Presentation on theme: "The Parable of the Yeast How do we read the New Testament? Matthew 13:33."— Presentation transcript:
The Parable of the Yeast How do we read the New Testament? Matthew 13:33
The Parable of the Yeast He spoke to them another parable: The kingdom of heaven is like yeast that a woman took and mixed with three measures of flour until the whole batch was leavened.
The Parable of the Yeast How is this parable understood by us Christians today? Most Christians see it as a positive image of heaven… With God portrayed as something familiar and comforting… A woman baking bread.
The Parable of the Yeast Take another look: "The Kingdom of heaven..." To Jews living in Palestine in the 1st century, The Roman Empire was the only "kingdom" they knew- it was an oppressive power, its emperor demanded tribute and expected to be worshipped as a god.
The Parable of the Yeast "The Kingdom of heaven..." Failure to do either was seen as treasonous. Any statement Jesus made in favor of a kingdom other than Caesar's would have been seen as treason.
The Parable of the Yeast "...is like yeast..." See Paul in Gal 5:7-12, Also 1 Cor 5:6-8, Also Luke 12:1
The Parable of the Yeast "...is like yeast..." Gal 5:7-12, "A little yeast leavens the whole batch of dough." 1 Cor 5:6-8, "Clear out the old yeast, so that you may become a fresh batch of dough, inasmuch as you are unleavened." Luke 12:1- "Beware the leaven-that is, hypocrisy- of the Pharisees."
The Parable of the Yeast "...is like yeast..." For Jews, leaven was impure, unclean. To add leaven to bread was to corrupt or pollute it, and leaven often symbolized moral corruption in ancient literature.
The Parable of the Yeast "...is like yeast..." During the Feast of Unleavened Bread (assoc. with Passover) The Jews were to not only not eat leavened bread, but to remove any leavened bread from their household. It symbolized a corrupt Israel, unleavened bread symbolized a "pure Israel."
The Parable of the Yeast "...that a woman took and mixed..." Again, for Jews, women symbolized the impure and unclean, and potentially evil (i.e. Eve). The Greek word krypto actually means "to hide or conceal" rather than to mix.
The Parable of the Yeast "...in three measures of flour..." Three measures (one ephah) is about fifty pounds- enough to feed over one hundred people. Abraham instructs Sara to make cakes from three measures of flour when the Lord appears to them (Gen 18:6).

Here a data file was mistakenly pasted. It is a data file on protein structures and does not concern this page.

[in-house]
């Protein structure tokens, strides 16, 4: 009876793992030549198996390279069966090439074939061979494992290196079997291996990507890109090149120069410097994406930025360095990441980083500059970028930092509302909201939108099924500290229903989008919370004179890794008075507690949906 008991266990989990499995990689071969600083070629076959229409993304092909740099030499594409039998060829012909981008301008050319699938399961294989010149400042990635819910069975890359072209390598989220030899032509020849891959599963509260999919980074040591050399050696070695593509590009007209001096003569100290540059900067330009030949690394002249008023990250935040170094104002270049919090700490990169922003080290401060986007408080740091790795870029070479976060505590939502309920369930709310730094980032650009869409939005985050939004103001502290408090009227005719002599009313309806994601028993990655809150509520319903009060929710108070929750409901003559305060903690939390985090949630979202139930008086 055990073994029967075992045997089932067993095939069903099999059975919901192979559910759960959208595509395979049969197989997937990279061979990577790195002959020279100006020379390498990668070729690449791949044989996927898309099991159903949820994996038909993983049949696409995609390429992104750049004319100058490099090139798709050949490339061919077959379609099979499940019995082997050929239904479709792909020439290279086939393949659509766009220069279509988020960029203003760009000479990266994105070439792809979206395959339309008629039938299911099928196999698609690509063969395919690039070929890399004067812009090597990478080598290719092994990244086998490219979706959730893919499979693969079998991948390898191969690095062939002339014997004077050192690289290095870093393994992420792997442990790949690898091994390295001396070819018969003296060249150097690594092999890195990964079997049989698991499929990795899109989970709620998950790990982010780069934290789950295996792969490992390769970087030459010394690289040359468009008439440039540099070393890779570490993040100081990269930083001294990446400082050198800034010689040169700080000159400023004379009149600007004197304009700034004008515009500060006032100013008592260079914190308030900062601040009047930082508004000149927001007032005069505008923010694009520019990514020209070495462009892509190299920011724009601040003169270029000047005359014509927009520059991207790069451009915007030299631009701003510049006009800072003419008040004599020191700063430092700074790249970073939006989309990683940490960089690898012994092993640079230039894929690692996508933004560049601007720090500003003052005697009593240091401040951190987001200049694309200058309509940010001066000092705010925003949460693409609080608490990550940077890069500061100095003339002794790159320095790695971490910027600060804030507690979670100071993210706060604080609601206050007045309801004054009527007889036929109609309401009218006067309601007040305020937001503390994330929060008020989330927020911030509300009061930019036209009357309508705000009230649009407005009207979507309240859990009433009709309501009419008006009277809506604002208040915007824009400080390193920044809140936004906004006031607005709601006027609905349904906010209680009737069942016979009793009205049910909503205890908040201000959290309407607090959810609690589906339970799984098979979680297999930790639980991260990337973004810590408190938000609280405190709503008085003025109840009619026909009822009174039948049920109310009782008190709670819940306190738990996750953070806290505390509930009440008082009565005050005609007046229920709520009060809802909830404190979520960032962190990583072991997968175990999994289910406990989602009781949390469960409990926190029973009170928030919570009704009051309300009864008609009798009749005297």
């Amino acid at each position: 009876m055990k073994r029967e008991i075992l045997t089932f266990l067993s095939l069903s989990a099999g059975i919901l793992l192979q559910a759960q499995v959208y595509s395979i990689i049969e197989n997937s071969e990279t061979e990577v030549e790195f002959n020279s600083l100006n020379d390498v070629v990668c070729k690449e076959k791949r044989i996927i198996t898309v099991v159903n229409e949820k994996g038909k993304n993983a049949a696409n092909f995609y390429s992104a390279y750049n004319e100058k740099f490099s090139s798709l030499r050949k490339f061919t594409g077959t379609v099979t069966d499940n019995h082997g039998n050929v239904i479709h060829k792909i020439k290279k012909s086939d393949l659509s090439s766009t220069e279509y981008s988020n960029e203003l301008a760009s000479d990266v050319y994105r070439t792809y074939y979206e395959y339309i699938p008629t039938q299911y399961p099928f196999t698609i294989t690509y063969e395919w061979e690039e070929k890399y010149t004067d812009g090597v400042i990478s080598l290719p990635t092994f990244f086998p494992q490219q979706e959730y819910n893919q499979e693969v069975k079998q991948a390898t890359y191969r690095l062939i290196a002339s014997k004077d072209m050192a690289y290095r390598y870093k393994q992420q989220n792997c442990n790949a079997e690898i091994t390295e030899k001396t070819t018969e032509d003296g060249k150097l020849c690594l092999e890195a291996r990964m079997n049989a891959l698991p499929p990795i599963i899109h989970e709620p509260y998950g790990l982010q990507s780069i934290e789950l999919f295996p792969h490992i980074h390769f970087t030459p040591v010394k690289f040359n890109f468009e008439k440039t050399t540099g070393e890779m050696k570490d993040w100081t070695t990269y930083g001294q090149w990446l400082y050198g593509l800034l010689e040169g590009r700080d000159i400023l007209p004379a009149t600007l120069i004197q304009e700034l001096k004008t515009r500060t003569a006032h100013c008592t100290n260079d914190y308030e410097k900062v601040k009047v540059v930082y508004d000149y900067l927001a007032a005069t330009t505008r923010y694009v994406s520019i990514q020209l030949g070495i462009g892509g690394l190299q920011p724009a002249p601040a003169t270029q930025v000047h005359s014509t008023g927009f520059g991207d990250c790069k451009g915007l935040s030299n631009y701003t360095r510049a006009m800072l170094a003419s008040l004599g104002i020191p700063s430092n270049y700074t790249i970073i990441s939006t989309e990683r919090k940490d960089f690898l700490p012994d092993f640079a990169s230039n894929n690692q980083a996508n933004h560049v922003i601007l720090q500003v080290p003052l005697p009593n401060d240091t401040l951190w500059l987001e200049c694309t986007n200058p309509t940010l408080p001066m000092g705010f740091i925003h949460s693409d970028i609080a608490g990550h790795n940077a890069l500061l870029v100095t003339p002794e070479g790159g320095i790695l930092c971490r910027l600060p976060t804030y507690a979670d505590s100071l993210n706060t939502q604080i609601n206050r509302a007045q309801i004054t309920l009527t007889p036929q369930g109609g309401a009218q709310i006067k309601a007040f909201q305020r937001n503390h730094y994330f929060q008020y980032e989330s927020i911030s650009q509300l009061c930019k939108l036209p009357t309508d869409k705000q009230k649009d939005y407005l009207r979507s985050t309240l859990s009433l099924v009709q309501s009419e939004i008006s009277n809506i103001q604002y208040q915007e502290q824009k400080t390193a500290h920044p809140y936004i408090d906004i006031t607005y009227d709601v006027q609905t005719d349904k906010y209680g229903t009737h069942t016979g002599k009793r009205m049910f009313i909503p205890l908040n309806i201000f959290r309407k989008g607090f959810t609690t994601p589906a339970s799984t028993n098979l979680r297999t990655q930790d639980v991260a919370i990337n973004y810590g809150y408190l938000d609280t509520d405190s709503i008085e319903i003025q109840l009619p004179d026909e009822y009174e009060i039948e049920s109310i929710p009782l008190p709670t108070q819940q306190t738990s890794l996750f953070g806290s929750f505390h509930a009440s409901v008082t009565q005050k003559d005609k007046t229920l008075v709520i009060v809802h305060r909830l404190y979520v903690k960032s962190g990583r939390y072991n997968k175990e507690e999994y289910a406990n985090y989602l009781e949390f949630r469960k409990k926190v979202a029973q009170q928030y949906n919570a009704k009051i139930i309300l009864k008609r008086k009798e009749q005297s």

The Parable of the Yeast "...in three measures of flour..." Gideon prepares an ephah of flour when the Lord appears to him (Judges 6:19). When Hannah dedicates Samuel to the temple, she offers an ephah of flour to Yahweh.
The Parable of the Yeast "...in three measures of flour... In the OT, and ephah of flour represents an epiphany, or revelation of God, at a time when the reader does not always recognize his presence.
The Parable of the Yeast "...until the whole batch was leavened..." This suggests that eventually, the entire kingdom will become defined by that which is "corrupt. - or at least that which the hearer thinks is corrupt.
The Parable of the Yeast Jesus' parable may more properly be stated as follows: God's kingdom is unlike Caesar's...there, you will find the very people that you have been lead to believe are "unclean" and "impure" or shameful.
The Parable of the Yeast In fact, these are the very people that make up the kingdom, and the very people that make it grow- because these are the people most like God himself. Do you want to be part of God's kingdom? Can you, and still be subject to Caesar?
The Parable of the Yeast This parable seems to suggest that preconceived ideas about the kingdom of heaven, and who should be there and who should not, should be overturned-
The Parable of the Yeast it is the outcasts and the impure who are included, not the self-righteous and judgmental. This is consistent with Jesus' overall message, to the sinners and outcasts, tax collectors and prostitutes, the "sick" in need of a physician.